Georges Dambier (1925-2011) began his career in post-war Paris as a photojournalist with a background in graphic design and portraiture before he began photographing for fashion magazines in the 1940s. Although often overlooked in the history of fashion photography, Dambier was a contemporary of Irving Penn and Richard Avedon and became the key photographer for French Elle after receiving his first job from director Helene Lazzareff. The photographs on display, most of which have never been exhibited, are from a period of the 1950s at the height of his career photographing legendary models including Suzy Parker, Bettina, Barbara Mullen, Brigitte Bardot, Capucine and Sophie Litvak. The artist’s close friendship with many of his models produced uniquely humble fashion imagery showing chic feminine style at ease in everyday situations; the models are confident yet still delicate while in action on city sidewalks, beaches and in hotels. This is the first west coast exhibition of Dambier’s work and consists of over thirty prints that display his masterful use of lighting and focus to create arresting images of style and femininity.
Paris in the Springtime exhibits photographs documenting daily life in the French capital during the mid-20th Century by legendary photographers of the era. As Peter’s favorite city, Paris has always been a consistent theme of the gallery’s collection specializing in French humanist photography. As a close friend and collaborator, legendary photographer Henri Cartier-Bresson was instrumental in introducing many of his contemporaries to the gallery including several of the exhibited artists such as Willy Ronis, Martine Franck, Edouard Boubat, Louis Stettner, Melvin Sokolsky and more. Iconic photographs and rare gems from thirty years of collecting fine classic photography display the essence of the City of Light through the eyes of some of its greatest historical spectators.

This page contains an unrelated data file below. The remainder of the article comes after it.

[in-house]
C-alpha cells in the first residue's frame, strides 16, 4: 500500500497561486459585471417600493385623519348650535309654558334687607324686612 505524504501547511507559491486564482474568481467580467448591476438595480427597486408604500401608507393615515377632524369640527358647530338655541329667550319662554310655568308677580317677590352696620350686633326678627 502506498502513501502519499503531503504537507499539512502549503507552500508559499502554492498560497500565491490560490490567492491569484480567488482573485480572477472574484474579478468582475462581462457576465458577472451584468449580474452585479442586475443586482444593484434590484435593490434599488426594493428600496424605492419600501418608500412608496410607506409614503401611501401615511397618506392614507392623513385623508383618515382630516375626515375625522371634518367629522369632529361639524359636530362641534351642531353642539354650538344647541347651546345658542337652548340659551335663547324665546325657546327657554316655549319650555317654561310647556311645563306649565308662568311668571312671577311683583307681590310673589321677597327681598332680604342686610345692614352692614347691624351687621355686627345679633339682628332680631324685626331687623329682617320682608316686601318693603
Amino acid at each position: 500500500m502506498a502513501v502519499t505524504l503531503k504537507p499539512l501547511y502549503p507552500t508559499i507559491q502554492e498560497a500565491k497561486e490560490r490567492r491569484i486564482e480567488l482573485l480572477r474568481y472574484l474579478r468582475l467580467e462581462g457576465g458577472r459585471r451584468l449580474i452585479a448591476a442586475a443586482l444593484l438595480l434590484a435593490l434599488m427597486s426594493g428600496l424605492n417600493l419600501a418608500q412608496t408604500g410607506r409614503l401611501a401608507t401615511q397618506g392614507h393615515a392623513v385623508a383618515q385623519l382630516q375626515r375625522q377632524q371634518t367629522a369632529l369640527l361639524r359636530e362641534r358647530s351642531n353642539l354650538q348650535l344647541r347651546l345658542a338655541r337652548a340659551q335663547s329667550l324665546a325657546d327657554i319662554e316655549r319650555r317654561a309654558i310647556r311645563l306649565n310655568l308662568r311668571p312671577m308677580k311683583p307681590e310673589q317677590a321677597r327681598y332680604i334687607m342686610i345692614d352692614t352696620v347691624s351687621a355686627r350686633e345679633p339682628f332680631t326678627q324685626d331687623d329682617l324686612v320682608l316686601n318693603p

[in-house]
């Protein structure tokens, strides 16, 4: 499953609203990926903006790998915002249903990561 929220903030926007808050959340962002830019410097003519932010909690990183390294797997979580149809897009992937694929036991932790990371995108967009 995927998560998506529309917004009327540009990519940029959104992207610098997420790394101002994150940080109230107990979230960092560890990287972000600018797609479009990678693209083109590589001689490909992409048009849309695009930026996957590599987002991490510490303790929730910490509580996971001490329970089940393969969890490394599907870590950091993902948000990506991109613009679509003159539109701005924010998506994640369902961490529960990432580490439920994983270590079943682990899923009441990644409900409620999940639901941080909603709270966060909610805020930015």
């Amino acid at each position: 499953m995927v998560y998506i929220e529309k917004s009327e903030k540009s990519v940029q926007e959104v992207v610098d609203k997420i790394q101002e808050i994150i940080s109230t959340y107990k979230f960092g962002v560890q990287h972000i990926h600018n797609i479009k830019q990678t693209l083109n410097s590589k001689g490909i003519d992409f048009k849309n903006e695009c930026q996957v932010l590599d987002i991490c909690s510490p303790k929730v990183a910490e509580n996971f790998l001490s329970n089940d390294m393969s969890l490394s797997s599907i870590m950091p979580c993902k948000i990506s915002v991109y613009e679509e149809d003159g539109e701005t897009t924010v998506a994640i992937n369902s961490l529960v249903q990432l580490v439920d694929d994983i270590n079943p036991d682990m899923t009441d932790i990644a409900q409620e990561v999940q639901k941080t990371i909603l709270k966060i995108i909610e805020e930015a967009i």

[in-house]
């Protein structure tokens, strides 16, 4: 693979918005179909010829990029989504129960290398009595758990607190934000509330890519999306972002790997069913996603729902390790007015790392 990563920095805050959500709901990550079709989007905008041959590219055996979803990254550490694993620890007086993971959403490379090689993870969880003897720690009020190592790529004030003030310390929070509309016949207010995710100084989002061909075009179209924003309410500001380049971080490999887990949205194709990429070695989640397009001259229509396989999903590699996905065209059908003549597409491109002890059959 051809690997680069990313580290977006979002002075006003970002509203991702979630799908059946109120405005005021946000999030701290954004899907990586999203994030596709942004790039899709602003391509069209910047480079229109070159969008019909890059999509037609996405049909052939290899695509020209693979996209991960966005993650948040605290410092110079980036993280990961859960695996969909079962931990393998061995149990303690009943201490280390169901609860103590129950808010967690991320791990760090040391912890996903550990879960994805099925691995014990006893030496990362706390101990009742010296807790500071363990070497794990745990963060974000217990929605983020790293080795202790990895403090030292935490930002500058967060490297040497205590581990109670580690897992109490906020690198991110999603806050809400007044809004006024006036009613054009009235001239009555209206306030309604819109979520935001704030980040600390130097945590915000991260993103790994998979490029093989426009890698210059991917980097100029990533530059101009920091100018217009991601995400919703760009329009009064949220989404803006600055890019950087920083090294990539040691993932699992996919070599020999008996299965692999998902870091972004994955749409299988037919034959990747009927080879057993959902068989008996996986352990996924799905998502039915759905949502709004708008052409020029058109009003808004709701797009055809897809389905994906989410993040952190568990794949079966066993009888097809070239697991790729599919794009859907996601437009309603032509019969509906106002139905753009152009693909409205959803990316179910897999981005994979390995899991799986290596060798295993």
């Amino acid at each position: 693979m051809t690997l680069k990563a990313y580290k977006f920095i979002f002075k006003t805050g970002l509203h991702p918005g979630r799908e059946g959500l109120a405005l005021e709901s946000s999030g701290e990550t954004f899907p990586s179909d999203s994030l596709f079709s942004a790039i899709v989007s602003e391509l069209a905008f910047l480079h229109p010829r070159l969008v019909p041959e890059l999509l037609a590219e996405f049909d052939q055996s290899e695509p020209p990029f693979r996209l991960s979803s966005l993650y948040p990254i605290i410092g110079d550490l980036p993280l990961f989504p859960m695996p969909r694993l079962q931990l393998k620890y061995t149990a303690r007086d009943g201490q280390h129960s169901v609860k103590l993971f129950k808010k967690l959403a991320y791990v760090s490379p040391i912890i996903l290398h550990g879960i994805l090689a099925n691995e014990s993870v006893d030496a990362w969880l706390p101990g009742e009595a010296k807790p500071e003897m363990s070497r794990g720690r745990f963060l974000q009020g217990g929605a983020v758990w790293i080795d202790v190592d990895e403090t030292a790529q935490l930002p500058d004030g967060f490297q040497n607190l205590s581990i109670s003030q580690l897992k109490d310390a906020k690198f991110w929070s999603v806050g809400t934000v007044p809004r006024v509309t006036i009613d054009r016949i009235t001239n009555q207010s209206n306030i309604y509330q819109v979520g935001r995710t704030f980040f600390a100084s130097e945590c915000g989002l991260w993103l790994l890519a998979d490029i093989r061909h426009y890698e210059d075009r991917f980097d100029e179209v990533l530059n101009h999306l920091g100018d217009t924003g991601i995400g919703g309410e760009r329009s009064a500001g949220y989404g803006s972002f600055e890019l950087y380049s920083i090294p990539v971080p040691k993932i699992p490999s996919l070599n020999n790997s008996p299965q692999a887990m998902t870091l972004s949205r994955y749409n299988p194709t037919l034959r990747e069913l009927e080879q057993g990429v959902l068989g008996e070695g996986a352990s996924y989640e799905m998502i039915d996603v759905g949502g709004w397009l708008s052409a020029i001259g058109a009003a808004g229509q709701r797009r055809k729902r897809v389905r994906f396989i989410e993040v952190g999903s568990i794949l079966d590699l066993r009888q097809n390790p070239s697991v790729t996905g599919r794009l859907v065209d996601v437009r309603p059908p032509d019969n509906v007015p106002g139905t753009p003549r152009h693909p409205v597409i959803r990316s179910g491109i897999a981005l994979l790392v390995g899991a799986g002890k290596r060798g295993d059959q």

Georges Dambier April, 1925 – May, 2011
Born in 1925, Georges Dambier first went to work for painter Paul Colin, where he learnt drawing and graphic design. Then he landed a job as assistant to Willy Rizzo, a famous portraitist photographer (Harcourt’s Studio, Paris Match). There, he discovered photography and was taught the fundamentals of this art, especially lighting.
Georges Dambier was 20 when the Second World War came to an end, a moment when the social scene in Paris suddenly took off. Nightlife, subdued during the Occupation, exploded. Le Bœuf sur le toit, Le Lido, la Rose Rouge, Le Lorientais, Le Tabou : he frequented cabarets and jazz clubs in Saint Germain des Prés, where famous artists and celebrities organised glittering parties and balls. One night, he managed to take pictures of Rita Hayworth who had come incognito to a famous night club, Le Jimmy’s. He sold the exclusive images to France Dimanche, a daily magazine recently created by Max Corre and Pierre Lazareff, and won himself a job on the magazine as a photo-reporter. In his new post, he was sent to all over the world to cover current events. However, with his predilection for graphic design and aesthetics, his liking for refined mise-en-scene, and at the urging of many friends, such as Capucine, Suzy Parker, Jacques Fath, Bettina, Brigitte Bardot, Jean Barthet, he was lead towards fashion photography.